To make the confusion of Authors just perfect they give an example which is actually a very rare one while just the opposite would be a pretty often case. They describe that authors include a NON GNU GPL compliant licensed code to their WordPress Plugin or Php-Script which would make the WordPress Plugin more or less unusable to be integrated into a WordPress site itself and would cause probably also conflicts with people who actually would rely on a Envato GPL compliant Split license as also that one could be no more be used as it would no more be 100% GNU GPL compliant. They write in their example:
This means that you cannot license your item as being 100% GPL unless either (a) the item is entirely your own original work, or (b) the components themselves are also licensed under the GPL or another open source license compatible with the GPL.
A much better example would have been just the opposite case: i.e.
This means that you have to license all PHP, HTML, JS Code which relies on the PHP, HTML Code to function, and in the case of WordPress even the styles.css your item as always to be 100% GPL for all those Code Parts as the work in its whole (a) even parts of the item are your own original work, but (b) the components themselves you include into the distribution or the application you write the plugin for i.e. WordPress, Drupal, are also licensed under the GPL.
This being said - just as an example because it is just recently available on Github DMCA - the DMCA of the Author of the Ultimate Membership Plugin would not be OK at all as the one who published his Code followed the requirements of the GNU GPL v.2 which allows him to distribute and even to resell the code BUT, and that is the important point and that might have been the case with the DMCA - we can’t inspect the DMCA’d repository of the one who published this plugin on GitHub anymore, unfortunately. If he published the complete download of Envato and NOT only the script folder he clearly violates the Envato Split license as all parts which are not inside the plugins, or script folder which includes parts of a GNU GPL licensed Script (Library) - i.e. Documentation of the plugin or additional files available for this plugin, often i.e. also a folder with other plugins is included which can be installed i.e. wp-bakery but those again would be GNU GPL licensed as a must-have as they again would rely on WordPress to function. But i.e. additional images or text segments that the author delivers in a clearly separated folder which is not part of the script/plugin folder itself.
The DMCA mentioned above would also be advised to file by authors if the one who uploaded their code modified their code in any way and have NOT renamed their plugin to something else as in that case they would clearly violate the trademark of the plugin owner. In case they rename the plugin to something else which makes clear that it is a different plugin than the original one and it includes also clearly specified and most of all also clearly documented changes of the original code, i.e. by removing all API requests because of GDPR concerns to the server of the plugin owner or one of Envato and all mail backlinks, etc. to make it 100% GDPR compliant. and/or by adding additional or different functionailty, or i.e. a change of the permalinks which are hardcoded probably in the plugin itself instead of making them available to be changed by the buyer, in all those cases the plugin woudl need to get renamed to something else and it ios advised that it does NOT contain the original name in any way.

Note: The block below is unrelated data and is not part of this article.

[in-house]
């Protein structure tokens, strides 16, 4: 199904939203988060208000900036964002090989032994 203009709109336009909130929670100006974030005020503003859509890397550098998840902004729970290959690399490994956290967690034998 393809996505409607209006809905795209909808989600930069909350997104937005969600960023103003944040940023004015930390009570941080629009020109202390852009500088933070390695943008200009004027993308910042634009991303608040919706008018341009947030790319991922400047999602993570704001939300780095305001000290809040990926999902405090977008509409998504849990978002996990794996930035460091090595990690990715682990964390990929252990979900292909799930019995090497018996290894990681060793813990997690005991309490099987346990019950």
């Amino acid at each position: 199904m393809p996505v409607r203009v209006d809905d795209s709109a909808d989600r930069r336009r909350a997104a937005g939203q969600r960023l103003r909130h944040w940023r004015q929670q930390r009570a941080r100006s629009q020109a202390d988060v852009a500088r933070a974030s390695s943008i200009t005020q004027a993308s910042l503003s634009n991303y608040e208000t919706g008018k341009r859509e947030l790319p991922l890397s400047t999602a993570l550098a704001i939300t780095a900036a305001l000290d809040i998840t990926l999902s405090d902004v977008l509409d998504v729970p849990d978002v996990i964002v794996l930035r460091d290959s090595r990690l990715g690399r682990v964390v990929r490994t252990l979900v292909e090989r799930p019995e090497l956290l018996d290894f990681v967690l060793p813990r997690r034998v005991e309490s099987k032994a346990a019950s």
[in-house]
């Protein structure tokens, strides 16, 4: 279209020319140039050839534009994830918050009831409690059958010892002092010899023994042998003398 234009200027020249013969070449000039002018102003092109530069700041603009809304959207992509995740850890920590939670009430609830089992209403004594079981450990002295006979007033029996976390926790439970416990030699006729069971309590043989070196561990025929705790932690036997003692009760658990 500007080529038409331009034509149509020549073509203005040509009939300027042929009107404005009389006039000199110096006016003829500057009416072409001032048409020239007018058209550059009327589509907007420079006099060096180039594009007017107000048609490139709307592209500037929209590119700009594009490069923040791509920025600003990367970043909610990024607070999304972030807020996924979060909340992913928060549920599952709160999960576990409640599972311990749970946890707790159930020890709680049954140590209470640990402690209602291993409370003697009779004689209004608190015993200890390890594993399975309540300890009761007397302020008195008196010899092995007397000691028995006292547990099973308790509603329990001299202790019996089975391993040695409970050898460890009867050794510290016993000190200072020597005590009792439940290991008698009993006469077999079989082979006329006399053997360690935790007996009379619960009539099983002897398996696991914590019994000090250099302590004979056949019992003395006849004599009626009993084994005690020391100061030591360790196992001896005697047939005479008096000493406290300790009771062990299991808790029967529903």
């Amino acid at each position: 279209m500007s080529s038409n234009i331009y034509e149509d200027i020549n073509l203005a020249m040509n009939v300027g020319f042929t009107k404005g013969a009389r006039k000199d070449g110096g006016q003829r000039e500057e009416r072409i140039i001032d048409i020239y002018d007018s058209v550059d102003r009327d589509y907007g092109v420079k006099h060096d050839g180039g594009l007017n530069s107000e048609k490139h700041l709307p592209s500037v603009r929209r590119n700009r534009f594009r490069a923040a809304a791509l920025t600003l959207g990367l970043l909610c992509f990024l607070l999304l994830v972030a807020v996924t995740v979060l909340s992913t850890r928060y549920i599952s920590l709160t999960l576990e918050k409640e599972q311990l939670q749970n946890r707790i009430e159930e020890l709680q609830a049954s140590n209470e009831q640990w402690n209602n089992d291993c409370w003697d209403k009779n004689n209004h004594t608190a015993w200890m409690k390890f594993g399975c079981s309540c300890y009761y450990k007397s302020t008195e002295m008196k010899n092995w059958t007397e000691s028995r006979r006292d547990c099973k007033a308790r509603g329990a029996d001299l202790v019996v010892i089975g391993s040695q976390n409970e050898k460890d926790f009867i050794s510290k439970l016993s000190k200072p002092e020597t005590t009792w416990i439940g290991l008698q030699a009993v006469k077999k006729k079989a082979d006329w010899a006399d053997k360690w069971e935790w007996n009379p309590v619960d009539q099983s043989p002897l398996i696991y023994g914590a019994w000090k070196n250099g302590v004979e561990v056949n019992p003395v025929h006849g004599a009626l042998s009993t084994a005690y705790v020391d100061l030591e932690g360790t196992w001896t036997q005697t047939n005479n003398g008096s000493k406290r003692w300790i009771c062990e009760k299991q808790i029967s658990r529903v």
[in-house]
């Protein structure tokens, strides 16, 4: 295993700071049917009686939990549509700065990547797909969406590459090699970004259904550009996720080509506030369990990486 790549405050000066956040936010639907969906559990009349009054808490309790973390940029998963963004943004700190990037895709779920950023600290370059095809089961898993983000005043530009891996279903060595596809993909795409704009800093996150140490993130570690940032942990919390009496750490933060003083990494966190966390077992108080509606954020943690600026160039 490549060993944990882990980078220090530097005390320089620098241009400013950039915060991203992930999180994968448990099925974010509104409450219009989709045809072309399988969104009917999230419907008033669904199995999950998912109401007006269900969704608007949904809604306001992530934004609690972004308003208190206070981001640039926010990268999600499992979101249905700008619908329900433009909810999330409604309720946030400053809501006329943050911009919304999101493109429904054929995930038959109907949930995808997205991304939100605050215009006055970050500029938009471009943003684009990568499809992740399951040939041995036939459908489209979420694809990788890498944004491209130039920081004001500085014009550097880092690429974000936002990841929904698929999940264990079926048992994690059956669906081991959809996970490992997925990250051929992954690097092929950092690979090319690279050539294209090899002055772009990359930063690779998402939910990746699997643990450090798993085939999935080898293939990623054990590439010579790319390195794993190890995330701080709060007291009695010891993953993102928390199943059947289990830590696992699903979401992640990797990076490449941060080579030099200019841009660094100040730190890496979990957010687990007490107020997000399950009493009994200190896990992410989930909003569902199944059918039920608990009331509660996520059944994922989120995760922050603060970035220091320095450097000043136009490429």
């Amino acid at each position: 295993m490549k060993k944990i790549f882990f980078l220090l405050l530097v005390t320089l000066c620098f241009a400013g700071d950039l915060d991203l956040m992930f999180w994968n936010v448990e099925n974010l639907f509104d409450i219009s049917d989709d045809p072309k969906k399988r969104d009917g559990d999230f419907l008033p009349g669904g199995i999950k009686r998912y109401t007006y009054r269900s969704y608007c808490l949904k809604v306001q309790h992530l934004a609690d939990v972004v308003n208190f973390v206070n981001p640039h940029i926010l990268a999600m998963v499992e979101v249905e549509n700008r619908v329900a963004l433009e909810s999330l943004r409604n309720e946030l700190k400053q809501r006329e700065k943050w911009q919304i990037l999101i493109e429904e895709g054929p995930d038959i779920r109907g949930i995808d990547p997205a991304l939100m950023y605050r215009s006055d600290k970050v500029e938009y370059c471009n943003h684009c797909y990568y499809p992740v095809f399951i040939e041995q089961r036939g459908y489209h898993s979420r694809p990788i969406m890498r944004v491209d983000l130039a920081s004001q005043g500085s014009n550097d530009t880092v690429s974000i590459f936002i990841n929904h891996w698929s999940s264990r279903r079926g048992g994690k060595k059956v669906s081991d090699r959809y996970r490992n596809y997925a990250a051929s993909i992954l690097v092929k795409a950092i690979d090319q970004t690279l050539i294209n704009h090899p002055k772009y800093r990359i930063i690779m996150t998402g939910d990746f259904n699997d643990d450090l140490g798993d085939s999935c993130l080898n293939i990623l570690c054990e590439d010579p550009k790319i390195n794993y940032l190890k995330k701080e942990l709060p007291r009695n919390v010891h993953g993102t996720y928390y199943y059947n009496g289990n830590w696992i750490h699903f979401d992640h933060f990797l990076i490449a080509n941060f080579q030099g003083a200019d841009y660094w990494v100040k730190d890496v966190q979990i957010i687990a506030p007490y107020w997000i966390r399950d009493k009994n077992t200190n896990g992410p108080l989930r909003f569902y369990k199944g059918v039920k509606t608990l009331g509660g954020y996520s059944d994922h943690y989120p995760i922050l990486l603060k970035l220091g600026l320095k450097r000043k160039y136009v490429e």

This also means when you publish ONLY the scripts code (not the documentation or any additional folder coming along with the distribution of an Envato download) your work might be able to be published legally and even distributed legally according to all requirements of GNU GPL licensed Code.
The same any code you include could be published in the same way legally of course i.e. code licensed under MIT, LGPL, i.e. tiny-mce, smart, Apache2, and if it is LGPL v.2 also all other parts have to follow the LGPLv.2 requirements, i.e. if you remove tiny-mce- the application would still need to be able to do all as if tiny-mce is installed from the functionality side (which is usually no more the case when you remove it), or you need to include a documentation on how to replace it with another app/script so that the functionality gets preserved. Is that part missing in your documentation you are violating the GNU LGPLv.2!
In any case I would recommend to ask the original author in advance if you intent to publish unmodified code not just only for the purpose to help others to solve bugs because the support might not be so responsive or because you need to collaborate on additional features you like to develop for a plugin or a php-script.